- A notice of trial
- A standing pre-trial order
- A trial memorandum
You must complete and return these required forms either at least seven or at least 14 days before the trial begins, depending on whether your case was filed as a small tax case or a regular tax case, respectively.
Small Cases at Trial
If your case goes to trial, an IRS attorney may request a meeting. During this meeting, you may discuss the case and be asked to agree upon certain basic facts pertaining to the case. The facts not agreed upon must then be proven before the judge. In the months before your trial, it's important to take the time to create a detailed outline of what you want to tell the judge, obtain all necessary documentation, and get your witnesses lined up.
If you are representing yourself, then you need to prepare an opening statement, testimony, evidence, and any witnesses. If you meet with an IRS attorney before the trial, bring this material with you and show it to the agent. It's possible that your efforts and organization in this regard may prompt the attorney to offer a settlement.
At the trial itself, the judge may render a decision immediately after the proceedings, but it is far more likely that you will receive your judgment in the mail a few months later. Unfortunately, there is no appeal process for a decision made by a judge in small tax cases in the U.S. Tax Court.
The burden of proof is upon the taxpayer to prove that the IRS is wrong.
Regular Tax Court Cases
Like small tax cases, most regular tax cases settle before going to trial. The procedures for regular cases are more complex than for S cases. Another difference between small cases and regular cases is that taxpayers can appeal losing decisions to higher federal courts in regular cases.
For this reason, if a taxpayer meets the qualifications for a regular tax case, in some instances it may be recommended that they forgo a hearing at the U.S. Tax Court and proceed directly to the federal court system. However, a tax attorney, your accountant, or a similarly qualified professional is in the best position to help you determine the best path for you to take.
Regular cases often require that both the taxpayer and the IRS attorney submit formal legal briefs—a complex and technical document that typically requires a tax attorney to complete. If you cannot write this brief—or afford the price of hiring someone else to do it for you—you can request a bench decision at the end of the trial instead. While a bench decision does not require briefs, if the judge rejects your request for a bench decision–and you don't have a brief written—your case will be lost.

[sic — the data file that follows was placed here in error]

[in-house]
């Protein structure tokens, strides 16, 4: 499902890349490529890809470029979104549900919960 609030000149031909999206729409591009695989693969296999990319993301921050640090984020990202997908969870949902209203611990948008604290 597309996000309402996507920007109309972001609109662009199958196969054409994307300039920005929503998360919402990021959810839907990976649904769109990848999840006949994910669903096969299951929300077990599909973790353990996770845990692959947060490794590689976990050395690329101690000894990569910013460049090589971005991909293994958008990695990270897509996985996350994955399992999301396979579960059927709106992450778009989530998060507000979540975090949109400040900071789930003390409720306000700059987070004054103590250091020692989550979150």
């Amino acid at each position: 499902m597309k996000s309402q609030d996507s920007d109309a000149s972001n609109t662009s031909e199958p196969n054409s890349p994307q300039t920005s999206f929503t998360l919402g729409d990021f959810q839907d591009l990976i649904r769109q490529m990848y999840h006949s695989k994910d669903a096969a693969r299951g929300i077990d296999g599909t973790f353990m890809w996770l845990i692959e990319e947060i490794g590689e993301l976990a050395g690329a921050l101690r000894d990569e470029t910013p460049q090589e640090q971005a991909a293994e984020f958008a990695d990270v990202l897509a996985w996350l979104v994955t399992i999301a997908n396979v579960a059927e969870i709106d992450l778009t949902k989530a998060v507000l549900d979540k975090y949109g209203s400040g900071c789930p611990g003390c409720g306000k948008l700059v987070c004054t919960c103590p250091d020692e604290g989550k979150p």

Other Federal Courts
If your case meets the qualifications for a regular case, and you decide to appeal a losing decision to a higher federal court, the final stop in the appeals process for regular case taxpayers is either one of the U.S. District Courts or the U.S. Court of Federal Claims. These courts can overturn an adverse decision made in U.S. Tax Court, but you must pay the entire balance that was assessed in your audit before either of these courts will hear your case.
A hearing in a U.S. District Court requires a lawyer, while the U.S. Court of Federal Claims may not. Legal fees can be astronomical in these courts. It is also possible (although it is very uncommon) that a taxpayer can convince the court to charge their legal fees to the IRS. If you do not get a successful decision in these courts, you could take your case to the U.S. courts of appeals. However, you are highly unlikely to be successful.
Theoretically, you can also appeal your case to the Supreme Court, but your odds of success are also virtually zero.
Bankruptcy courts may be able to get amounts that are due from taxes dismissed that other courts are not successful at. However, this course of action requires that the taxpayer file for bankruptcy before the case can be tried. Bankruptcy has many far-reaching ramifications, and it is not a recommended option for avoiding taxation.
Can You Sue the IRS?
Taxpayers can sue the IRS, but only for certain purposes. Because it is a federal government entity, it is granted sovereign protections—so you cannot sue for things like emotional distress or punitive damages. Instead, you can sue for technical matters such as collecting a refund due or as a countersuit if the IRS sues you for back taxes.
Does the IRS Sue People?
Yes—if you have unpaid back taxes, the IRS can sue you in order to collect. Proceedings often take place in U.S. Tax Court, but appeals can be made to the Federal Court system.
How Many Judges Are on the U.S. Tax Court?
Currently, 19 judges sit on the U.S. Tax Court system. These individuals are appointed by the President and serve 15-year terms.
What Is a Tax Court vs. a District Court?
Matters concerning the internal revenue code (IRC) can be heard in either U.S. Tax Court or in a District Court. Both are non-trial venues where there is only a judge, and no jury. According to a report published in the CPA Journal, " The [Tax] Court is more lenient than the District Court or Claims Court in enforcing the rules of evidence. This leniency may permit marginally questionable material to be entered as evidence by the taxpayer. However, if the taxpayer's case rests on barring certain IRS evidence, the Tax Court may not be the best choice."
The Bottom Line
There are several courts where hearings can take place for taxpayers seeking to overturn an unfavorable IRS audit ruling. The U.S. Tax Court is usually the first to receive an appeal, but there are times when other federal courts may be used instead.